It was a big year for Natalie as she started school and was head of her class. She reportedly asked W.R. Coe if she could attend school seven days a week, and W.R. Coe mentioned to his sons he suspected that would wear off quite quickly.

In October W.R. Coe wrote to his sons, “We are at Oyster Bay. Mother is taking quite an interest and goes around the house and grounds in a wheelchair every afternoon. She is improving fast.”  Despite their home having burned to the ground the year prior, in terms of building and improvements on the property, W.R. Coe wrote to Robert “Quite a lot of progress has been made on the house since the first of this year. Considerable progress is now being made with the stone work on the house. All the chimneys but one are on the house and they look very well.”  The Superintendent was William Proctor and one ledger indicates that there were sixty two employees at Oyster Bay specifically working for the greenhouses, farm, stable, gardens, and general estate work.  The Olmsted Brothers also did extensive work on the grounds at Planting Fields, having several key projects throughout the year.  Correspondence with W.R. Coe conveyed proposals for ventilators and the changing of steam pipes in the Camellia House, while the Olmsted print plan (#74) outlined water supply and drainage from the house. John E. Curley Plumbing & Heating out of Sea Cliff and Glen Cove supplied the pipe. 

In terms of plantings, W.R. Coe had been anxious to receive Countess of Derby roses, along with three elm trees for the property. There was also discussion between the Olmsted Brothers and W.R. Coe on logistics to remove a large elm from a nearby property to bring to Planting Fields along with a series of small pines. Plans to do a topsoil and subsoil excavation were also underway. The Olmsted Brothers wrote W.R. Coe for approval to plant in the vicinity of the Surprise Pond on either side of the walk between the terrace and flower gardens. They wrote of acquiring Japanese maple, azalea ‘Amoena’, heathers, Cotoneasters, and Bonaparte hedge for $18 a foot.  The Olmsted Brothers also wrote to W.R. Coe about purchasing the large specimens of Rhododendron maximum that he was interested in from Easter Nurseries.  Coincidentally, the nursery was owned and operated by the Olmsteds’ sister and brother. John and Frederick Olmsted wrote to W.R. Coe that it could be seen as a conflict of interest and that it was custom for them to not order plants from there without first informing buyers.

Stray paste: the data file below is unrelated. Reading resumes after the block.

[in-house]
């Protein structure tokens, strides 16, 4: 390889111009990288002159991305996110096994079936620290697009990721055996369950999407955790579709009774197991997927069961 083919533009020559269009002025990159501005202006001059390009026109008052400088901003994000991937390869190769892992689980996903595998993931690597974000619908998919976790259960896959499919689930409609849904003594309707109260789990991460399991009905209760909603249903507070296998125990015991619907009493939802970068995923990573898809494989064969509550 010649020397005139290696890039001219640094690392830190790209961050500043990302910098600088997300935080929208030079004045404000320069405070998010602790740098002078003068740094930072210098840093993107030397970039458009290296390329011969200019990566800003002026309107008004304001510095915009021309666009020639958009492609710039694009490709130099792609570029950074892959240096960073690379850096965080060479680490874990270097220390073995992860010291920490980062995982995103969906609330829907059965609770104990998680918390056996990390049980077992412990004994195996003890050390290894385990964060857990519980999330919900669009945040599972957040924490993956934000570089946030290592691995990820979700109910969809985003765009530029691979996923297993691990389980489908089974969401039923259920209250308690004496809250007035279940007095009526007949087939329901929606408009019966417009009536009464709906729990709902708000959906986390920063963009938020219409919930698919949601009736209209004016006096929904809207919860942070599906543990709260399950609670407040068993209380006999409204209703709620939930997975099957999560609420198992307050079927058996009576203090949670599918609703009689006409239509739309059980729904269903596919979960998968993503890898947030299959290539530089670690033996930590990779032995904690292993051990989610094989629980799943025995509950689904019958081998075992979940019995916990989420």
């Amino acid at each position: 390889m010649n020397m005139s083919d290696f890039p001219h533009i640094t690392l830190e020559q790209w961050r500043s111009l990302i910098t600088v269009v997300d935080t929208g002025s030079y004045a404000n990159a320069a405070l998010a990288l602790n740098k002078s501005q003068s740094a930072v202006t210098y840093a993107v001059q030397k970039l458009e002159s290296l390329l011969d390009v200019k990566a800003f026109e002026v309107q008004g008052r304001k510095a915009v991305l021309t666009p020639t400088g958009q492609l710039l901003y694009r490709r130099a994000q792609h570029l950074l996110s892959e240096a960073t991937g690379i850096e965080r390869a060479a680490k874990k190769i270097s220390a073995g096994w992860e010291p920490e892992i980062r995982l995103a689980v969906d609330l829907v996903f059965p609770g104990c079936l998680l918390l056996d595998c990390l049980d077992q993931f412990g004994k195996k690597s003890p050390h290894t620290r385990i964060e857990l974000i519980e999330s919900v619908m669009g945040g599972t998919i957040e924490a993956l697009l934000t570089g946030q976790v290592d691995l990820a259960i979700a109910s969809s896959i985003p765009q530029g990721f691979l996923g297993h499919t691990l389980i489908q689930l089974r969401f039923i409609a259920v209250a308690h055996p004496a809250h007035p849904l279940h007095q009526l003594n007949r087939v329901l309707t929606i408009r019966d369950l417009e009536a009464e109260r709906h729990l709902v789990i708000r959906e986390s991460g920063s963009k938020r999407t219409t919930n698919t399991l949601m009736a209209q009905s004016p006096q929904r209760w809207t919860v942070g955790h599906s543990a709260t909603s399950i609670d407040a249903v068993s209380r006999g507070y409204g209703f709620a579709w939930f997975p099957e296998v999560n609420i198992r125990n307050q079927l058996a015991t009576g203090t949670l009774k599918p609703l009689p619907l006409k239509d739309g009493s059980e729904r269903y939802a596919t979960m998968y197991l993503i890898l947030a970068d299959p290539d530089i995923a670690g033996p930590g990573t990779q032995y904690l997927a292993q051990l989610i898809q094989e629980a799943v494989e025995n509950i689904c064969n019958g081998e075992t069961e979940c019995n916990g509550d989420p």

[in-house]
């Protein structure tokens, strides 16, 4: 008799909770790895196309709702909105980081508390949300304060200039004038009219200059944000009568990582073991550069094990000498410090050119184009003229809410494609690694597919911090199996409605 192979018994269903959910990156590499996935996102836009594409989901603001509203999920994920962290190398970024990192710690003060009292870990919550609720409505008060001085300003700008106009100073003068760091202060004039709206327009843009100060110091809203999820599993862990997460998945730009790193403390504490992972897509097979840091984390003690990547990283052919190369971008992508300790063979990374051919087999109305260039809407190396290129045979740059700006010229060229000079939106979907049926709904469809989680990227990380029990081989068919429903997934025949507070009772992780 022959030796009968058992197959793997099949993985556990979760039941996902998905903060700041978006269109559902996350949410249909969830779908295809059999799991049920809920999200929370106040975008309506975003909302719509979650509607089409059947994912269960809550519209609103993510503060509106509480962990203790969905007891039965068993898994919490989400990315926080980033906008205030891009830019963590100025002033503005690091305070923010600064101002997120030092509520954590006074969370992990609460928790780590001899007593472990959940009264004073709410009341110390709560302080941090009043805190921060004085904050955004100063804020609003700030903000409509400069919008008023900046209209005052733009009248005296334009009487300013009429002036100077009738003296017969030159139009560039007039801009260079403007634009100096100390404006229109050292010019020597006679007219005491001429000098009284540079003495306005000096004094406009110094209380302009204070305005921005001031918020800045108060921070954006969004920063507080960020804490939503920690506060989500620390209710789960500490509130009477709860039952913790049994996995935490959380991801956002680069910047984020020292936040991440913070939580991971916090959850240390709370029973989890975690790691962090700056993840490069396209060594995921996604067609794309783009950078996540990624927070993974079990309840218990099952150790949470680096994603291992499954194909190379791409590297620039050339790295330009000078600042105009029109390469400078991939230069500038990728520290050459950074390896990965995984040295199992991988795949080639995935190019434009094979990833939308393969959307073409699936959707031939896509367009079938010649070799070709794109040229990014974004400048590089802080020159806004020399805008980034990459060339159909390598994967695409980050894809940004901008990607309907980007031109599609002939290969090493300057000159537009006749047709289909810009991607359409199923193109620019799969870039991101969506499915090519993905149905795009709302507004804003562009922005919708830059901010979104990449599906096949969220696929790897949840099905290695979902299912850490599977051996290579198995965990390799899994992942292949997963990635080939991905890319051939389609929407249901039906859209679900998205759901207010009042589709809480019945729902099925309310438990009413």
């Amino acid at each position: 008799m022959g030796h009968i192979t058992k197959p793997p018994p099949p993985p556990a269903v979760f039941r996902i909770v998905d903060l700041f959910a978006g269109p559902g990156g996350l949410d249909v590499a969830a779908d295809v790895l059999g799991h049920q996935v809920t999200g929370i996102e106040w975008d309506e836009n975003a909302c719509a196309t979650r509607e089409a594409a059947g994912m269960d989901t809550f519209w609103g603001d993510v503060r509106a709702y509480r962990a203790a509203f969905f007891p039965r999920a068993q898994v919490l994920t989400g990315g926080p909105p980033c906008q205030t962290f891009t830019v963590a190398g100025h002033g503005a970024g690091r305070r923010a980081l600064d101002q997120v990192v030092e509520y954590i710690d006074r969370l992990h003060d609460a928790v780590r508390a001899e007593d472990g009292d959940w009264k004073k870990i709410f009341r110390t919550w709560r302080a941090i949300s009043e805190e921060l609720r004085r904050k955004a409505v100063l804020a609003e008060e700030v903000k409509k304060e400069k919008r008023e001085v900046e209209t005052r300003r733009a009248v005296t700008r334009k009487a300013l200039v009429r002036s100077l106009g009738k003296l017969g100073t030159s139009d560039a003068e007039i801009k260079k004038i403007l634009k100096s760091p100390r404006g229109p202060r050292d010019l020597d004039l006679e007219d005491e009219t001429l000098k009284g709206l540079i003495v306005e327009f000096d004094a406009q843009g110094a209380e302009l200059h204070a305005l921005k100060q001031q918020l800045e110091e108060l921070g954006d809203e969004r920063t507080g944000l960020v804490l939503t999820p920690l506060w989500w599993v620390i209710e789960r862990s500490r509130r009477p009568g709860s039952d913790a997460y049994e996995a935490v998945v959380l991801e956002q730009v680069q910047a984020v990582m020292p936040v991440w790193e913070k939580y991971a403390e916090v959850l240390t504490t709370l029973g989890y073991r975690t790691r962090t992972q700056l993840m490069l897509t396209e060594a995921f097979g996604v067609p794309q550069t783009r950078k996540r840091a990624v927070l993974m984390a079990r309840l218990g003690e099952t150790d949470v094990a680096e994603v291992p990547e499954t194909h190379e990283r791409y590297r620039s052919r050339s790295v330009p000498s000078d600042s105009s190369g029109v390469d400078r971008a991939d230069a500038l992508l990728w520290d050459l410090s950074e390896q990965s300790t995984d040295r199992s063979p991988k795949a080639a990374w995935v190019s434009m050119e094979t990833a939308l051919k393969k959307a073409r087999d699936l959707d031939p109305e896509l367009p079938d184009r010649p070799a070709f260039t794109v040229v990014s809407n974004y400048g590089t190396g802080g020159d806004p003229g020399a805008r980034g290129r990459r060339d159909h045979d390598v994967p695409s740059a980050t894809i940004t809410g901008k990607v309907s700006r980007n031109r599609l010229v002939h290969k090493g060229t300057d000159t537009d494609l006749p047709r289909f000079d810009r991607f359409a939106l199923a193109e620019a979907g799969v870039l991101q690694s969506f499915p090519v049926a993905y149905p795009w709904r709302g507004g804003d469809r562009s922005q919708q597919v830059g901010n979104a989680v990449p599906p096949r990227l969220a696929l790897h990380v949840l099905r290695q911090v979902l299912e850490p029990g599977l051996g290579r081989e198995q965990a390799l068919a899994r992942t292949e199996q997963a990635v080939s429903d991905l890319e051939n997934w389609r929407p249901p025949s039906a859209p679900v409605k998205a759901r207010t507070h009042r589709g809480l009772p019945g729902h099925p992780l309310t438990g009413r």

For the interior of the home, significant purchases for the year included the chandelier that is currently in the Dining Room of Coe Hall. It was purchased for the family by Charles of London for $1,850, or roughly $27,000 today. Prominent designers Lenygon & Morant also had a hand in the interior of Coe Hall and proposed several mantel pieces for the children’s rooms and Mai’s and W.R. Coe’s bedrooms for a total of $925 or $13,400 today. For the Coes’ other properties, there was mention of a mystery at the ranch with all of the fish in Irma Lake dying and a desire by W.R. Coe, with help from the Olmsted firm, to expand his gardens at the adjoining lots of their NYC property on East 83rd Street. In December, W.R. Coe went duck and quail hunting. In one letter to Henry he wrote “I am bringing back quail and opossum which we are going to eat tonight”.

Andrea Crivello, Associate Curator